Launch Zone

Florida: At the Kennedy Space Center, visitors can see the future of space exploration along with America's first forays into the heavens.

January 07, 2001|By Ron Driscoll | By Ron Driscoll,BOSTON GLOBE

"I believe that this nation should commit itself to achieving the goal, before this decade is out, of landing a man on the moon. ... In a very real sense, it will not be one man going to the moon ... it will be an entire nation. For all of us must work to put him there."

-- John F. Kennedy, May 25, 1961

The 45-rpm record had long gathered dust on a bookshelf of my mother's home. This rendition of "Man on the Moon" was recorded not by the rock group R.E.M. but by CBS anchorman Walter Cronkite, and it stirs memories of a euphoric time in the United States, man's first landing on the moon in 1969.

The Apollo 11 mission accomplished President Kennedy's goal, and although Kennedy died before his timetable was met, we all shared in the "space race" victory over the Soviet Union.

Today, the U.S. space program is battling a variety of ignominies, from miscalculated flight paths to substandard equipment. It has also been criticized for its participation in the International Space Station project, a partnership of 16 nations, Russia among them, laboring to build a working, manned research laboratory in space.

Through it all, the space program continues to fly, and later this month, in the early-morning hours of Jan. 21, the next space station mission will launch from Kennedy Space Center in Florida with three of the five astronauts onboard having Baltimore ties.

Watching a launch is exciting, but even if you can't make it to Florida for the Balti-nauts' date with space, a visit to Kennedy Space Center any time is an uplifting experience.

The center is the working headquarters for the National Aeronautics and Space Administration, and visitors are able to view preparations for the space station, scheduled to be finished in 2006 or 2007.

Baltimoreans Tom Jones and Robert Curbeam Jr., and Marsha Ivins, who was born in Charm City and raised in Pennsylvania, will be part of STS-98, as the coming 10-day mission is dubbed. Jones and Curbeam will make up the first all-Baltimore space walk. Maybe afterward, they'll dine on the freeze-dried crab soup they are planning to bring along.

Apollo missions

The space station is a major focus these days at the space center, but visitors will also see NASA's successes of the 1960s and 1970s.

A highlight of the tour is the Apollo / Saturn V Center, which pays the highest tribute to man's initial moon landing. The tour begins in the Firing Room Theater, a control center mock-up. The simulated countdown and liftoff of Apollo 8 on Dec. 21, 1968, are enhanced by realistic effects and actual equipment and videotape from that day.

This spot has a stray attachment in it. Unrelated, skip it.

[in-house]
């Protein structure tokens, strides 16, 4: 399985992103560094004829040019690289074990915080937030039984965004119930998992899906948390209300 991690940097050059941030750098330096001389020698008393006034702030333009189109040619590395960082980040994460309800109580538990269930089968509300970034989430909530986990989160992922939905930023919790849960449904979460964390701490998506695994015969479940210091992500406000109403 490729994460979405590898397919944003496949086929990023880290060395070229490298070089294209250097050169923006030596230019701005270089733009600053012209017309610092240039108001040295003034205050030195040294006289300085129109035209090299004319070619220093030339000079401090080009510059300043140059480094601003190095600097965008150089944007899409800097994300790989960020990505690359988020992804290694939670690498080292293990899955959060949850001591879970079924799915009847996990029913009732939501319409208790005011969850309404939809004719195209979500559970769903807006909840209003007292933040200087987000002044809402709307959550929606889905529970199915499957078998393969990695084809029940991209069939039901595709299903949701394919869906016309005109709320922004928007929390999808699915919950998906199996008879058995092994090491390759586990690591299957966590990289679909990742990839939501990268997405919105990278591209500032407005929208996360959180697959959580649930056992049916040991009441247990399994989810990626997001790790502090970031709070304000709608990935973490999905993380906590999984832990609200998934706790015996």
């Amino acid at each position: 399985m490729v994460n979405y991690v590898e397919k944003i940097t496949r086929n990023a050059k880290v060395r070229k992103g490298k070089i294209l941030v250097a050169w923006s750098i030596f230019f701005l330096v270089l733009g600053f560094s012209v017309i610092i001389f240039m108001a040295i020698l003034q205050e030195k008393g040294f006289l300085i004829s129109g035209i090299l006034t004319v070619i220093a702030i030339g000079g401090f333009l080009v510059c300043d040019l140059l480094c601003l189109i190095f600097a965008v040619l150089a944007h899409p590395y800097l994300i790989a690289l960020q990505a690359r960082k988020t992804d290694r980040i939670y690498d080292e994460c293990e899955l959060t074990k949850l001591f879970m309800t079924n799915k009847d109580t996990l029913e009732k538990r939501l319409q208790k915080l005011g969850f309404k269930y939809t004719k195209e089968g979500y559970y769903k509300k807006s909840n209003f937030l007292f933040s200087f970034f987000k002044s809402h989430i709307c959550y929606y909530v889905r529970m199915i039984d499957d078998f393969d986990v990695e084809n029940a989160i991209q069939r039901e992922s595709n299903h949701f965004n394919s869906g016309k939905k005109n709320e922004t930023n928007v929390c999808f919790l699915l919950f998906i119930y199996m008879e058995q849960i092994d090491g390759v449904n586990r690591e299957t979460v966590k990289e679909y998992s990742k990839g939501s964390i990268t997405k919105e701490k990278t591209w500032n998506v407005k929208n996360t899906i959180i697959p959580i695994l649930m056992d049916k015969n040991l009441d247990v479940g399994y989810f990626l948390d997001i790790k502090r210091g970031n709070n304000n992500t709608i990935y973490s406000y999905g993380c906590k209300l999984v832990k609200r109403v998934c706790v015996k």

Huge banners marking each Apollo mission are suspended above the rocket plaza, which is dominated by a restored, 363-foot Saturn V rocket, its five giant boosters suspended above a spellbound audience.

An amazing thought to ponder while gawking: The Saturn V reached speeds of 25,000 miles an hour on its way into orbit. The rocket is one of three in existence; 15 were built, and 12 were launched successfully.

The KSC, as locals refer to it, is about 50 miles from Orlando, making it a comfortable day trip between visits to Walt Disney World or Universal Studios.

As our space center tour continued, we realized our misty recollections weren't translating well to our daughters, ages 9 and 6. They've always known about space travel, not as Jules Verne fiction brought to reality, but as a fact of life. A word of caution: Don't be surprised if the younger set seems a tad underwhelmed.

The space center is on Merritt Island, and you cross the Intracoastal Waterway to reach the 140,000-acre complex (that's one-fifth the size of Rhode Island). The space center itself takes up just 6,000 of those acres. The remainder makes up the Merritt Island National Wildlife Refuge, which provides a haven for more endangered and threatened species than any other U.S. refuge.

We saw a few alligators as we drove in, their outlines barely visible above the surface of the creek running parallel to the causeway. And we spotted a small, motionless gator in the lagoon near the gift shop. A wall kept us at a polite distance.

A $120 million renovation of the KSC Visitor Complex was completed in late 1999. The official tour book points out, not once but twice, that sales of food and merchandise -- not tax money -- funded the improvements.

Buses constantly going

Space center tour buses go in a continuous loop between the visitor complex, the Launch Complex 39 observation gantry, the Apollo / Saturn V Center and the International Space Station Center.

You take tour buses from venue to venue, with an overhead video guide providing whimsical updates on where you're headed next.

If you buy the "maximum access badge" ($24 for adults, $15 for children 3 to 11), you can go to all major sites and view two IMAX movies at the visitor complex. Three films were being screened on our visit, including "L5: First City in Space," a 3-D depiction of an orbiting city 100 years from now, based on NASA studies.

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